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Sight & Blindness in the Invisible Man

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Sight & Blindness in the Invisible Man Throughout the novel, Invisible Man, Ralph Ellison works with many different images of blindness and impaired vision and how it relates to sight. These images prove to be fascinating pieces of symbolism that enhance the themes of perception and vision within the novel. From the beginning of the novel where the Invisible Man is blindfolded to the end where he is walking down the streets of Harlem in dark glasses, images of sight and blindness add to the meaning of many scenes and characters. In many of these situations the characters inability to see outwardly parallels their inability to understand inwardly what is going on in the world around them. Characters like Homer A. Barbee and Brother Jack believe they are all knowing but prove to be blind when it comes to the world they are in. By looking at the characters with impaired vision one can better understand their struggles with understanding the world around them that they, however, are not yet aware of. ...read more.


The idea of blacks being figuratively "blindfolded" by whites symbolizes the helpless of people like the Invisible Man when around manipulative white men. The actual blindfolding reduces the black boys to flailing beasts and the fighting is pure chaos. This degrading act of being forced to stare at a naked woman followed by being blindfolded and forced to fight proves to be one of the most compelling examples of how powerful vision and blindness are when controlled by someone else. At college the Invisible Man once more contemplates the power of sight when he passes by a statue of the Founder with a veil over his "empty eyes" (36), eyes which can no longer look out onto the world. Nevertheless, the Founder is presented as a man of "God-inspired faith" (120) whom the students should try to emulate. However, the Invisible Man questions, "whether the veil is really being lifted, or lowered more firmly in place" (36). ...read more.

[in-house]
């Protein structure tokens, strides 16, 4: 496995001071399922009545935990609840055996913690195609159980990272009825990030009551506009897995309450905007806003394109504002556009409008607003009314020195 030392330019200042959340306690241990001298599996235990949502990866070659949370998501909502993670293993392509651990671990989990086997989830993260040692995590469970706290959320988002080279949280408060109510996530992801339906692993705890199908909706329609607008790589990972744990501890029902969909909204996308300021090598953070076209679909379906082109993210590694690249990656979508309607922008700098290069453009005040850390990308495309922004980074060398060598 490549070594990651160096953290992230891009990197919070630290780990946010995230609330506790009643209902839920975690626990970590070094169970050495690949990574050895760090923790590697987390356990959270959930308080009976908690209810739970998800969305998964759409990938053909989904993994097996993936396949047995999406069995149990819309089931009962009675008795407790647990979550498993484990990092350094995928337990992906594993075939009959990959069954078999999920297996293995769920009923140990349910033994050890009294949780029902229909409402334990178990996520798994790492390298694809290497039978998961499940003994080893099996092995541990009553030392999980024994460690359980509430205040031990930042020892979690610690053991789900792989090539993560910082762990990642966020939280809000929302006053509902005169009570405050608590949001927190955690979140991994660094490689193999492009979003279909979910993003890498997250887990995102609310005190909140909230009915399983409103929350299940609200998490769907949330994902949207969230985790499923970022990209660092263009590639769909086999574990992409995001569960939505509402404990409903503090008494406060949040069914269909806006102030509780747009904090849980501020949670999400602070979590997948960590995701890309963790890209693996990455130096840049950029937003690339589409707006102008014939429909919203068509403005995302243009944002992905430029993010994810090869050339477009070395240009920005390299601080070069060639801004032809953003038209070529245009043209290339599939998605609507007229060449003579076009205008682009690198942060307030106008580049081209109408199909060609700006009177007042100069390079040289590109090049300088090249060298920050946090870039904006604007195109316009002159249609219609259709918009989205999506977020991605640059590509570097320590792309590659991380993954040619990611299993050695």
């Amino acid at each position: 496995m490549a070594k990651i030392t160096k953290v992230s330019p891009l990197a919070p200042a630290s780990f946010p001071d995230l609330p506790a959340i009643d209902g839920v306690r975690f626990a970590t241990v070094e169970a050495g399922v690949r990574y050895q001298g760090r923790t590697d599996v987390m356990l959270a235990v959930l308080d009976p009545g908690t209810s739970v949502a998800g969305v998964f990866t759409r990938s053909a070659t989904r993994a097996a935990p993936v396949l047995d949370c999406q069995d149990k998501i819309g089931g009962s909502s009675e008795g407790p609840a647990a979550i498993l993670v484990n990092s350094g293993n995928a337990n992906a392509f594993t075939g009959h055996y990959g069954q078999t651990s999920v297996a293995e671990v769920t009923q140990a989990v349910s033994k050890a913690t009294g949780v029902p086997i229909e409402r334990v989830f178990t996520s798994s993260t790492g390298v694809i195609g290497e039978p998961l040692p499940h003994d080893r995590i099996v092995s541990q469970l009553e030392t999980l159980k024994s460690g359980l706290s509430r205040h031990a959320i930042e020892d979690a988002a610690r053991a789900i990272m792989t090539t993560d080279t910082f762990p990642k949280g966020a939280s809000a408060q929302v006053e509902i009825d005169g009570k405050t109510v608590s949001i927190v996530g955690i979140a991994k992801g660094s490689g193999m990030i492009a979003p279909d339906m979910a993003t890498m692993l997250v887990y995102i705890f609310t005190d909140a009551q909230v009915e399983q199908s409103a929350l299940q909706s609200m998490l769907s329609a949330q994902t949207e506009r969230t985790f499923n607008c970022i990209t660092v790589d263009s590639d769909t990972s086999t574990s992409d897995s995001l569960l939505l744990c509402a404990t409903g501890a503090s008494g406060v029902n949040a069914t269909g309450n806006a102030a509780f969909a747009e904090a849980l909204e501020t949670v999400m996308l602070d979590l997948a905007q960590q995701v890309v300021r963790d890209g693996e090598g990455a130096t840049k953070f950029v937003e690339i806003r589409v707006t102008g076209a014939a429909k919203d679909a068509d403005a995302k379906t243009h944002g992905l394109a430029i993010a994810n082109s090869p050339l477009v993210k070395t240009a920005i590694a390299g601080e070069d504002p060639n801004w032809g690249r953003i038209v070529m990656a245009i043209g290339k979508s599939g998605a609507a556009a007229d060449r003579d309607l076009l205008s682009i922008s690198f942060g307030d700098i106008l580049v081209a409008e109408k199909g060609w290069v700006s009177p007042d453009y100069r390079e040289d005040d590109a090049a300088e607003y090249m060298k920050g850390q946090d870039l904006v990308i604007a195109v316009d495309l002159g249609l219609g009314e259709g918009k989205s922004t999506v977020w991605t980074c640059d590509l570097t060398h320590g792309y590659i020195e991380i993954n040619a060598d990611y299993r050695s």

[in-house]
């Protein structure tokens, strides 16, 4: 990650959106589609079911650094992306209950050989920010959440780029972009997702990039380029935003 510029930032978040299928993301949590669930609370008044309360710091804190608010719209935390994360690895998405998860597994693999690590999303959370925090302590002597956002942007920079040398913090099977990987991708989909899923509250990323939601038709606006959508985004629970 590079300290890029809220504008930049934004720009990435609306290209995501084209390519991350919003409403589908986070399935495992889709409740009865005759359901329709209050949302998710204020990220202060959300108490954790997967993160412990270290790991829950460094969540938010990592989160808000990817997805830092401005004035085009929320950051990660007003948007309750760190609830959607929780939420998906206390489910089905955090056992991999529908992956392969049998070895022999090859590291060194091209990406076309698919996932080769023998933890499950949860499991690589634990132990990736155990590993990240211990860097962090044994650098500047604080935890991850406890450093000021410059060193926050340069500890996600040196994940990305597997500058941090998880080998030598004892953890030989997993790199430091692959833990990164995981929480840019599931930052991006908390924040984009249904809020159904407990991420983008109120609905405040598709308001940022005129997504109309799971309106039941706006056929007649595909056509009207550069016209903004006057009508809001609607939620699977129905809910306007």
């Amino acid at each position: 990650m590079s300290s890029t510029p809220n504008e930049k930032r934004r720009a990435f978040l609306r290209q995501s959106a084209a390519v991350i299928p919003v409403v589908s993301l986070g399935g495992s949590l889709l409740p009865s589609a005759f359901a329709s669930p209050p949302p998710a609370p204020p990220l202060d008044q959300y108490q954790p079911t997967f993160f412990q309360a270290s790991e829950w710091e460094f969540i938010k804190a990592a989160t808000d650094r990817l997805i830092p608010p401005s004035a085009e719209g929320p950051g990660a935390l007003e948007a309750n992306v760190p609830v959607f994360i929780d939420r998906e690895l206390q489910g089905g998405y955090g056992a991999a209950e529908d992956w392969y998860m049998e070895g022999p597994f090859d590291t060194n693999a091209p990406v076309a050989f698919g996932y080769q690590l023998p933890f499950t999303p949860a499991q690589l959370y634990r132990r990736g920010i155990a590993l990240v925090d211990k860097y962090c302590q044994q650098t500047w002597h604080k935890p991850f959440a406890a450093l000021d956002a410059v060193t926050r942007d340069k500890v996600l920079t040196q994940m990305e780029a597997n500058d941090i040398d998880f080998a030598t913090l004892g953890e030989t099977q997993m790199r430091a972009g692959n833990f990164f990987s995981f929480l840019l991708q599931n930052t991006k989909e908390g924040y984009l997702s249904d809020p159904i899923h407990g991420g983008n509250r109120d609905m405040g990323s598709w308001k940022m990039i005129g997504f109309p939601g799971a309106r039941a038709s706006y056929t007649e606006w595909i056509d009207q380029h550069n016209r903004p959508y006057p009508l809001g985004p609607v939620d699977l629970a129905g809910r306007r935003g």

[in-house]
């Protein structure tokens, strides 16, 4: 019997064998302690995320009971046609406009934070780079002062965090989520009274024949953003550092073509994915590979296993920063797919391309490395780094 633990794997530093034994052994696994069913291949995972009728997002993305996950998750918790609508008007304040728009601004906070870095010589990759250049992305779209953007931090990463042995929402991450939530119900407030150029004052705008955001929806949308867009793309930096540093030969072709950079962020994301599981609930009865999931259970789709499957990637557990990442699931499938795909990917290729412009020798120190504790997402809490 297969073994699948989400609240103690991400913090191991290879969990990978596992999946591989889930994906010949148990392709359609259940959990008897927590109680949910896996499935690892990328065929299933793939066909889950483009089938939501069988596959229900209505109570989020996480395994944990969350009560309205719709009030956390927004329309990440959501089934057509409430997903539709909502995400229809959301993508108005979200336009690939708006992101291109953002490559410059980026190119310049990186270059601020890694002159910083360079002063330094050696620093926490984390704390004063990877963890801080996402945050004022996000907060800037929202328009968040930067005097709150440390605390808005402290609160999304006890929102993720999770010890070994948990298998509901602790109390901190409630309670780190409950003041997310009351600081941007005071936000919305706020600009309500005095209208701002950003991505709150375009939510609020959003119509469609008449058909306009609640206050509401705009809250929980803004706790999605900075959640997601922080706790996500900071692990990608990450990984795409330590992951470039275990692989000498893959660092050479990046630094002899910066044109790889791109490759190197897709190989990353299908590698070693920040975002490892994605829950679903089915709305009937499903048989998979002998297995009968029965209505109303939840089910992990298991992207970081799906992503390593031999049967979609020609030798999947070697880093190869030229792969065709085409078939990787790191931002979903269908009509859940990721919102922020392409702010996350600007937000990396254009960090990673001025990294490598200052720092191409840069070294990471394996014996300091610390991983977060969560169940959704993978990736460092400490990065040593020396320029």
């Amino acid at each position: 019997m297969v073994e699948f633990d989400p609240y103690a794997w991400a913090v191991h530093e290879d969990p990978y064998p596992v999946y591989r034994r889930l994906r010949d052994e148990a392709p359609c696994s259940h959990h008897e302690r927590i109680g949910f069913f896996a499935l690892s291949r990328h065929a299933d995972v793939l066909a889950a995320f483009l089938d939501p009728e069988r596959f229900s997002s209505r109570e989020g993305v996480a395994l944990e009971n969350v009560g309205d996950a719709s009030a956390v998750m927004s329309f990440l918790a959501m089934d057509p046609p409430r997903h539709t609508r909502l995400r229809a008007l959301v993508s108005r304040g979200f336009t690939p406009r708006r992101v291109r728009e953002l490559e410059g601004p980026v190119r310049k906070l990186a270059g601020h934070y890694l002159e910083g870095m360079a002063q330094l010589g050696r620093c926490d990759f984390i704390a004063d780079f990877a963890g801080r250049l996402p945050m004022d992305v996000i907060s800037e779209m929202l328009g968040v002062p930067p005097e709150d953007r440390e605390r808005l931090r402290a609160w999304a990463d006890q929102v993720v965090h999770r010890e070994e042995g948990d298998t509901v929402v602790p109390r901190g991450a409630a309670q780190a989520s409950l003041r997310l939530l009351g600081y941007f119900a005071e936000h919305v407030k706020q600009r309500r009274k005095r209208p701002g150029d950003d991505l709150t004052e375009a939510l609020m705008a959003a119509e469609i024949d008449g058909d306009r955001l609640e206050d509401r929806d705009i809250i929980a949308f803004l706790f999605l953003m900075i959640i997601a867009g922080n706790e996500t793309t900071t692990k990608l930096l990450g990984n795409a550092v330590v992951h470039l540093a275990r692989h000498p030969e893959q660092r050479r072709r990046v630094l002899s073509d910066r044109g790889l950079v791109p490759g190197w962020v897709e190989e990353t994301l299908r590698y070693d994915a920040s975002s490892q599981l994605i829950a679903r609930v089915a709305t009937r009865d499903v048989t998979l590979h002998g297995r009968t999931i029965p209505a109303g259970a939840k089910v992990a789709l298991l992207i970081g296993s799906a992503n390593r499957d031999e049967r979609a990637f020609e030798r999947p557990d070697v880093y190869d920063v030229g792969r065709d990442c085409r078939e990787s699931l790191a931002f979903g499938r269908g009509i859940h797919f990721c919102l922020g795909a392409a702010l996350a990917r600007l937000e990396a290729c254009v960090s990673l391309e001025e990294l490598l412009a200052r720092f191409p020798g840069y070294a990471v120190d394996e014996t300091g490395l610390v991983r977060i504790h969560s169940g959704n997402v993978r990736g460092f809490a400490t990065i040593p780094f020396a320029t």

Barbee also praises Bledsoe, who is ruthless and manipulative and self-serving. Bledsoe is only looking out for the best interests of himself and therefore he is a terrible role model and leader for some one like the Invisible Man. Bledsoe is only holding him back, limiting his potential. Barbee's blindness prevents him from seeing Bledsoe for who he truly is. Barbee's blindness is representative of his inability to be an accurate judge of character. Later in the novel, during his first speech for the Brotherhood, the Invisible Man talks about how blind he, as well as the audience, is. In a speech to members of the Harlem community about being dispossessed the Invisible Man accuses "them" (an unknown other) of, "dispossess[ing] us each of one eye from the day we are born" (343). He fears that they have lost their peripheral and the others will be free to attack from the sides. He considers himself and the Harlem community "a nation of one-eyed mice" (343). The Invisible Man is using this metaphor to try to pull the community's eyes together so that they won't be as vulnerable to "them." ...read more.

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